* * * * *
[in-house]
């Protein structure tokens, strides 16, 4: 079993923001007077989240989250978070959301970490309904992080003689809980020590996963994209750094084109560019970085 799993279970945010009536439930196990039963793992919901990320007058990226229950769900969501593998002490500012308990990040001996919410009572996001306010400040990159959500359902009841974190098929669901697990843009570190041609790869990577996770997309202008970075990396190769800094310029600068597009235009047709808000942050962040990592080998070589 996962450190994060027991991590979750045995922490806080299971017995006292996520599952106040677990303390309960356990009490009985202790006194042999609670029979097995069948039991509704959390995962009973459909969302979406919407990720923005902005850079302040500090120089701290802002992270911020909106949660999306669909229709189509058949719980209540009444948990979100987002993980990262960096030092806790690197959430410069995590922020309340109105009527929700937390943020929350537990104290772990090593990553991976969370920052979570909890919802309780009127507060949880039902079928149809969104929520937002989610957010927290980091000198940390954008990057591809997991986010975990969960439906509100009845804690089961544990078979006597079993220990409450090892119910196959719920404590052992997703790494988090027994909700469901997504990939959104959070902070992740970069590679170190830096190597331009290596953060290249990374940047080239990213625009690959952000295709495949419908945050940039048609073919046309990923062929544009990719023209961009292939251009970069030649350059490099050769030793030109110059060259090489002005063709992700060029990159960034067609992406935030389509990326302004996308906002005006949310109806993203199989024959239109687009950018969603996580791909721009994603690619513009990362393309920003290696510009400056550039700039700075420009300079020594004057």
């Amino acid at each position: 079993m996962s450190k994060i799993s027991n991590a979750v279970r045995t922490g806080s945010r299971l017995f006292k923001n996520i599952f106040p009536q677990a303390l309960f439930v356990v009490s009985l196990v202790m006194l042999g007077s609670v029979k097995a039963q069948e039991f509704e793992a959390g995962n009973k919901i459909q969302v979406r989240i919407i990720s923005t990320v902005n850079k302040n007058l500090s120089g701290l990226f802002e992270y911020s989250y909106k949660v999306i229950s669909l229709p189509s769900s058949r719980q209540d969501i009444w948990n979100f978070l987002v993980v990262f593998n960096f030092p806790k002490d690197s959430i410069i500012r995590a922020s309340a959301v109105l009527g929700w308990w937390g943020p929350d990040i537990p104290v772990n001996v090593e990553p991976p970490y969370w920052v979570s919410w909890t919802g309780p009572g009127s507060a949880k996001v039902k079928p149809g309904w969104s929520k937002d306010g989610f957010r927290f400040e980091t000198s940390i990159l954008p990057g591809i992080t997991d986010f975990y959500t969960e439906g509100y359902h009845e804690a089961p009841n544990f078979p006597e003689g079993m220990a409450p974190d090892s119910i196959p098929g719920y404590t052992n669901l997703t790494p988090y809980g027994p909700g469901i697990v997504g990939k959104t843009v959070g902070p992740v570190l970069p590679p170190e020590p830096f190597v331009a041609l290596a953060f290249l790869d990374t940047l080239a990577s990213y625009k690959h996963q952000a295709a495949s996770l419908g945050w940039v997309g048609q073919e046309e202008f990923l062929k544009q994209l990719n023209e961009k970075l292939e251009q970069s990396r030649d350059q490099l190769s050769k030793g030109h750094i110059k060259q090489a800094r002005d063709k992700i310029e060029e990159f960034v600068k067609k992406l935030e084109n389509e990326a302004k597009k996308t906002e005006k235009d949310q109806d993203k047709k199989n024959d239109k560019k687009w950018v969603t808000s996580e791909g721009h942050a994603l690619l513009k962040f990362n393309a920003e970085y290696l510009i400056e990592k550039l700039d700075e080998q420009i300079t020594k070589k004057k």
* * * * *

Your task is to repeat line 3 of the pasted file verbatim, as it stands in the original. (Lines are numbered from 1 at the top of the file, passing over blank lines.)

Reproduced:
């Amino acid at each position: 079993m996962s450190k994060i799993s027991n991590a979750v279970r045995t922490g806080s945010r299971l017995f006292k923001n996520i599952f106040p009536q677990a303390l309960f439930v356990v009490s009985l196990v202790m006194l042999g007077s609670v029979k097995a039963q069948e039991f509704e793992a959390g995962n009973k919901i459909q969302v979406r989240i919407i990720s923005t990320v902005n850079k302040n007058l500090s120089g701290l990226f802002e992270y911020s989250y909106k949660v999306i229950s669909l229709p189509s769900s058949r719980q209540d969501i009444w948990n979100f978070l987002v993980v990262f593998n960096f030092p806790k002490d690197s959430i410069i500012r995590a922020s309340a959301v109105l009527g929700w308990w937390g943020p929350d990040i537990p104290v772990n001996v090593e990553p991976p970490y969370w920052v979570s919410w909890t919802g309780p009572g009127s507060a949880k996001v039902k079928p149809g309904w969104s929520k937002d306010g989610f957010r927290f400040e980091t000198s940390i990159l954008p990057g591809i992080t997991d986010f975990y959500t969960e439906g509100y359902h009845e804690a089961p009841n544990f078979p006597e003689g079993m220990a409450p974190d090892s119910i196959p098929g719920y404590t052992n669901l997703t790494p988090y809980g027994p909700g469901i697990v997504g990939k959104t843009v959070g902070p992740v570190l970069p590679p170190e020590p830096f190597v331009a041609l290596a953060f290249l790869d990374t940047l080239a990577s990213y625009k690959h996963q952000a295709a495949s996770l419908g945050w940039v997309g048609q073919e046309e202008f990923l062929k544009q994209l990719n023209e961009k970075l292939e251009q970069s990396r030649d350059q490099l190769s050769k030793g030109h750094i110059k060259q090489a800094r002005d063709k992700i310029e060029e990159f960034v600068k067609k992406l935030e084109n389509e990326a302004k597009k996308t906002e005006k235009d949310q109806d993203k047709k199989n024959d239109k560019k687009w950018v969603t808000s996580e791909g721009h942050a994603l690619l513009k962040f990362n393309a920003e970085y290696l510009i400056e990592k550039l700039d700075e080998q420009i300079t020594k070589k004057k």